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we've set up a simple inline webstore installer for our app.

The app site has been verified. The inline installation does work correctly for half of us inside our company, but it doesn't work for the other half. They would get "Uncaught TypeError: Cannot call method 'install' of undefined testsupport.html:15 Uncaught SyntaxError: Unexpected token ). It's as though the chrome or chrome.web variable isn't initialized.

Why does the inline installation work only on some machines but not on others? All these machines have the same chrome browser version.

TIA

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Chiming in with an annoying "me too" here. I have the same problem of the chrome.webstore object being undefined. When I try to install your extension via the test page you posted, I always get the installation dialog. I wonder if the extension has to be publicly published? I have it published to testers, of which I am one, and I can see the CWS page with no problem. I've been trying the methods on this page but nothing seems to work. –  Multimedia Mike Jul 3 '12 at 7:05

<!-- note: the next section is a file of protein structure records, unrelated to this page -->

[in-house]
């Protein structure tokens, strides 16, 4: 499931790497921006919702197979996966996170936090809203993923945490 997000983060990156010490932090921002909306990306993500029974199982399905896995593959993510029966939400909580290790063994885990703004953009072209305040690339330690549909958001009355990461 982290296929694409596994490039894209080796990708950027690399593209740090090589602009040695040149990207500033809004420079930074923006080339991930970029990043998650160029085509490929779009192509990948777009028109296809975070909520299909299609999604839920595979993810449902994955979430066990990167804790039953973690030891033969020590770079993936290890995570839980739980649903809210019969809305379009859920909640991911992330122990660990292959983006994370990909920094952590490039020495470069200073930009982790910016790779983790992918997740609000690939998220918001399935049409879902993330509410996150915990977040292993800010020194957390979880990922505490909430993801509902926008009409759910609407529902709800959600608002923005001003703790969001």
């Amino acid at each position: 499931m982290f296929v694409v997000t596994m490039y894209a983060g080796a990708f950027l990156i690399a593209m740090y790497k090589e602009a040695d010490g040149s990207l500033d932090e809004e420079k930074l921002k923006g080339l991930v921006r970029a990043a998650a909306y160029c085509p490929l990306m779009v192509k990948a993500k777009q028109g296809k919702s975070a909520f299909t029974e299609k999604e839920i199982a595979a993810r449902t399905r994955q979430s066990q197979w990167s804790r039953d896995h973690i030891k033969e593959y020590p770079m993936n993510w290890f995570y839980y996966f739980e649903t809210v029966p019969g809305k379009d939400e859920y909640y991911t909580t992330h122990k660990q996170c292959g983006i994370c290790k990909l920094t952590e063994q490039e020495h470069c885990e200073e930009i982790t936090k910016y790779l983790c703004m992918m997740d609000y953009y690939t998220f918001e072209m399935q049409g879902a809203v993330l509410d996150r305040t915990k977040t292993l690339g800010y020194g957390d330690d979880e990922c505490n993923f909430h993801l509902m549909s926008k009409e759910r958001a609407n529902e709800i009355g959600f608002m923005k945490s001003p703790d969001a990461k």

I just wanted to note a few facts about CWS inline installation that I learned the hard way: A CWS items has to be published to the public; it can't just be published to testers. Also, after publishing, it's necessary to wait a little while before the binary propagates through Google's network. When I first pushed the publish button on my extension and then attempted rapidly clicking the install button from my site to trigger inline installation, it would trigger inline install perhaps 1 / 10 times because the extension wasn't everywhere in Google's network yet. –  Multimedia Mike Jul 21 '12 at 17:30

3 Answers 3

Your inline installation markup is:

<a href="#" onclick="chrome.webstore.install()">
  CaptureToCloud Chrome Extension Installation
</a>